IV.  With the patient still lying upon his side, the practitioner leans over him, placing his forearms, one against the iliac crest and the other against the shoulder.  He now with his forearms pushes these two points further apart, while with both hands he springs the middle portions of the spine toward him, or manipulates the muscles.
    It will be observed that the treatment described under II, III, and IV above all may be used to thoroughly stretch any portion of the, spine by laterally directed force.  In this way deeper stretching of all spinal structures may be accomplished within the limits of safety than by stretching the spine as a whole by longitudinal traction.
  V.  The latter is applied with the patient lying upon his back; the practitioner, standing at the head of the table, passes one hand beneath the occiput, the other beneath the chin, and draws toward him.  The required degree of resistance is afforded by the weight of the patient or by an assistant holding the ankles.
    The neck must not be rotated during this forcible tension, and jerking must be avoided.
   VI.  The principle of exaggeration of the lesion is one that may be applied to the treatment of many bony luxations.  It consists in so manipulating the parts as to tend to further increase their malposition, and in then applying pressure to them in such a direction as to force them back toward normal position at the same time as the part in question is released from its condition of exaggeration.  This motion releases tension, loosens adhesions, and gains the benefit of the natural recoil of the structures from their exaggerated position.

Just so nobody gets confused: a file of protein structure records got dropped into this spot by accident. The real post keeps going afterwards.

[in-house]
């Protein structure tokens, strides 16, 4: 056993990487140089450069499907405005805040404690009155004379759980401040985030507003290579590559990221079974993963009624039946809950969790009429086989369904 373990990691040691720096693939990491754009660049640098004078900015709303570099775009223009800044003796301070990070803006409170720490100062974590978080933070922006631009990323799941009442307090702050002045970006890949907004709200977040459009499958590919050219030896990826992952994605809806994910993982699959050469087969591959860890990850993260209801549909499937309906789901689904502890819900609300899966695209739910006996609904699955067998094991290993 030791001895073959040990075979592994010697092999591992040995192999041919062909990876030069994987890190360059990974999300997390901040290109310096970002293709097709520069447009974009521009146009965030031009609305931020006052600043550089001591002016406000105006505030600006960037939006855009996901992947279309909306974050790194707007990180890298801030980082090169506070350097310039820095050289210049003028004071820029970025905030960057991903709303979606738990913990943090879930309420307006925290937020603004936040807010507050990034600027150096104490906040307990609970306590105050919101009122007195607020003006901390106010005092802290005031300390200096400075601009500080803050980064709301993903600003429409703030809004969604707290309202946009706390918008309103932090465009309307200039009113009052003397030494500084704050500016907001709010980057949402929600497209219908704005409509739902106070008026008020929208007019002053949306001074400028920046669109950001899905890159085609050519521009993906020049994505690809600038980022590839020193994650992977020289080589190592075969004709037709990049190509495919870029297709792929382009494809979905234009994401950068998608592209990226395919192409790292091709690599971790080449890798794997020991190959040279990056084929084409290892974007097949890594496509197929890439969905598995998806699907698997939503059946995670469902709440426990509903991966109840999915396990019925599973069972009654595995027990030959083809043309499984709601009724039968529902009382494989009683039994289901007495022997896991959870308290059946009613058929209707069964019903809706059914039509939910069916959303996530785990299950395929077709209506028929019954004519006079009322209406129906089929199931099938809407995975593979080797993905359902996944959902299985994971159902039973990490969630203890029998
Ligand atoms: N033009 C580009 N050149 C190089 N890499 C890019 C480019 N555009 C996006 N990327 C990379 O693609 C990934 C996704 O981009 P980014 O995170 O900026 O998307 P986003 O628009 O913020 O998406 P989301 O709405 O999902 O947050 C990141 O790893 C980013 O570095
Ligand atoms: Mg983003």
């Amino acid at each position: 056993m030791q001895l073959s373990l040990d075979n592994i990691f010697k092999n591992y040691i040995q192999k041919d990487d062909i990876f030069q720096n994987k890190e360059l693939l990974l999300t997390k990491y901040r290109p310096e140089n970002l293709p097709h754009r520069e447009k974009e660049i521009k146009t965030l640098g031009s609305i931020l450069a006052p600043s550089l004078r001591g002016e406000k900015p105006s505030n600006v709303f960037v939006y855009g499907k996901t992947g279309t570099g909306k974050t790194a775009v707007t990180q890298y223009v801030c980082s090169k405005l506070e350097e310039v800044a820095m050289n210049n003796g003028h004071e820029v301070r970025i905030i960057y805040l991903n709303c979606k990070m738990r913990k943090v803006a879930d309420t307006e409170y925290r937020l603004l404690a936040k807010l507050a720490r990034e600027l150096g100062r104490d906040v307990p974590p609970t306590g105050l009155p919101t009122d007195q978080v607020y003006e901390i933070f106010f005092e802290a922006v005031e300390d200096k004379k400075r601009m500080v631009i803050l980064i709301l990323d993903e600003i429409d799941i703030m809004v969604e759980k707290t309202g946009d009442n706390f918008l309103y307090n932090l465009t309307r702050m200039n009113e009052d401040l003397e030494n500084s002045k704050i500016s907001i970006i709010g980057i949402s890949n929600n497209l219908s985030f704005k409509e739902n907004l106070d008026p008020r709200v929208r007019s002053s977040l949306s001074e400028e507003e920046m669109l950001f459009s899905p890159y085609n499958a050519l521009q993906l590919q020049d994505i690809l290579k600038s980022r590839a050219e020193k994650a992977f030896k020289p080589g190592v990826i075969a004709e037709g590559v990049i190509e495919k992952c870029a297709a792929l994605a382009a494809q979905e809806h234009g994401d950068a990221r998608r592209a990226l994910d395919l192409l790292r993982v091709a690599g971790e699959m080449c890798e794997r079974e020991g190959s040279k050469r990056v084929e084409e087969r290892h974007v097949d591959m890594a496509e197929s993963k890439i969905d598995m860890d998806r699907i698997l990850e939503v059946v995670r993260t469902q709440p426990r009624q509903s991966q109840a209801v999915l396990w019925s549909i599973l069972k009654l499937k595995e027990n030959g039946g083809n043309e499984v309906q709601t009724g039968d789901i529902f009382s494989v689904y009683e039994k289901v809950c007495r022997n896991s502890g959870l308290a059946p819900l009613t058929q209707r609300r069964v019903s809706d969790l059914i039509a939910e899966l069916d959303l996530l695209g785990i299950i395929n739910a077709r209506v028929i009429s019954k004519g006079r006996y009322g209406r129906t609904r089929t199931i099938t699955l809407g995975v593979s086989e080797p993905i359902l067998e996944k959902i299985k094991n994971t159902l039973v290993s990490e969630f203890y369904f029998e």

VII.  With the patient prone and the practitioner kneeling upon the table at one side of the patient, or with a knee upon either side, direct pressure may be applied, from above downward, to all spinal parts.  This position of relaxation is favorable for forcing vertebrae, or the heads of ribs into place and for the stretching of the deep and anterior spinal ligaments.
  VIII.  The patient lies across the table with the abdomen and anterior chest resting upon it, the arms and head hanging loosely down upon one side and the legs upon the other.  The practitioner may stand at either side of the table (or kneel upon it,) and work for results as in VII, with the additional advantage that the arms, neck, or limbs may be manipulated at will in the course of the treatment.
   IX.  The patient, sits, the practitioner stands in front, slightly to one side facing backward from the patient.  He passes the arm nearest the patient back of the neck, and slips his hand under the opposite axilia from in front.  This bends the neck and upper spine forward and swings the opposite side of the thorax backward, thus rotating the spine.  By using the free hand as a fixed point at various points along the spine, its successive portions may be thoroughly rotated and all of its structures loosened.